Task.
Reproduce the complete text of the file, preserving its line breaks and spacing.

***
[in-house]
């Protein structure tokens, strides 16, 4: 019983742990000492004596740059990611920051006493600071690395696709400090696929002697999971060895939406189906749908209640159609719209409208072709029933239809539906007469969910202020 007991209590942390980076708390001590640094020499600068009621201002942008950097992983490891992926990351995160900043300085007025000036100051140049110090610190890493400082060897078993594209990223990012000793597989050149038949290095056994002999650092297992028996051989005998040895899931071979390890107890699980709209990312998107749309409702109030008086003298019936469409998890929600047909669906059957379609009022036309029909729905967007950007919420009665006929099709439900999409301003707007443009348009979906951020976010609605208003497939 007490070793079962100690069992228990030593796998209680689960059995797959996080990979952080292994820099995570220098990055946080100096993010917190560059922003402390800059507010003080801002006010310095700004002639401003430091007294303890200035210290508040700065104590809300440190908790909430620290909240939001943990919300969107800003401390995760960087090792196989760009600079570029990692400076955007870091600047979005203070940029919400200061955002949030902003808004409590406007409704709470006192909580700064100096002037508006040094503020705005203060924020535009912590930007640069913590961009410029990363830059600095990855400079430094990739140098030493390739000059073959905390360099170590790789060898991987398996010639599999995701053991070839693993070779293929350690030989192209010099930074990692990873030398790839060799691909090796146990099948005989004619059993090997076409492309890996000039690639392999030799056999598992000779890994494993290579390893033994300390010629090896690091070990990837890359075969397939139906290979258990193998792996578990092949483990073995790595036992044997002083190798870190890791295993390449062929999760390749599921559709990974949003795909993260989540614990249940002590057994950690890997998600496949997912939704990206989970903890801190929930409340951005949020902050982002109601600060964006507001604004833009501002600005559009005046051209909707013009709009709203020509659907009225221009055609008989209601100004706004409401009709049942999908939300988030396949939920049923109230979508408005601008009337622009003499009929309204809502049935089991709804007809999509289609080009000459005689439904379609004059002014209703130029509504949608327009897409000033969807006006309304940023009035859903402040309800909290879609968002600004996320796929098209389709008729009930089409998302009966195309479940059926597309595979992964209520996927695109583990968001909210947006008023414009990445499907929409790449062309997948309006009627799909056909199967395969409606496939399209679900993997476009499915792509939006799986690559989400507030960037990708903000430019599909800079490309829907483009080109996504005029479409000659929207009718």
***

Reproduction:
[in-house]
């Protein structure tokens, strides 16, 4: 019983742990000492004596740059990611920051006493600071690395696709400090696929002697999971060895939406189906749908209640159609719209409208072709029933239809539906007469969910202020 007991209590942390980076708390001590640094020499600068009621201002942008950097992983490891992926990351995160900043300085007025000036100051140049110090610190890493400082060897078993594209990223990012000793597989050149038949290095056994002999650092297992028996051989005998040895899931071979390890107890699980709209990312998107749309409702109030008086003298019936469409998890929600047909669906059957379609009022036309029909729905967007950007919420009665006929099709439900999409301003707007443009348009979906951020976010609605208003497939 007490070793079962100690069992228990030593796998209680689960059995797959996080990979952080292994820099995570220098990055946080100096993010917190560059922003402390800059507010003080801002006010310095700004002639401003430091007294303890200035210290508040700065104590809300440190908790909430620290909240939001943990919300969107800003401390995760960087090792196989760009600079570029990692400076955007870091600047979005203070940029919400200061955002949030902003808004409590406007409704709470006192909580700064100096002037508006040094503020705005203060924020535009912590930007640069913590961009410029990363830059600095990855400079430094990739140098030493390739000059073959905390360099170590790789060898991987398996010639599999995701053991070839693993070779293929350690030989192209010099930074990692990873030398790839060799691909090796146990099948005989004619059993090997076409492309890996000039690639392999030799056999598992000779890994494993290579390893033994300390010629090896690091070990990837890359075969397939139906290979258990193998792996578990092949483990073995790595036992044997002083190798870190890791295993390449062929999760390749599921559709990974949003795909993260989540614990249940002590057994950690890997998600496949997912939704990206989970903890801190929930409340951005949020902050982002109601600060964006507001604004833009501002600005559009005046051209909707013009709009709203020509659907009225221009055609008989209601100004706004409401009709049942999908939300988030396949939920049923109230979508408005601008009337622009003499009929309204809502049935089991709804007809999509289609080009000459005689439904379609004059002014209703130029509504949608327009897409000033969807006006309304940023009035859903402040309800909290879609968002600004996320796929098209389709008729009930089409998302009966195309479940059926597309595979992964209520996927695109583990968001909210947006008023414009990445499907929409790449062309997948309006009627799909056909199967395969409606496939399209679900993997476009499915792509939006799986690559989400507030960037990708903000430019599909800079490309829907483009080109996504005029479409000659929207009718």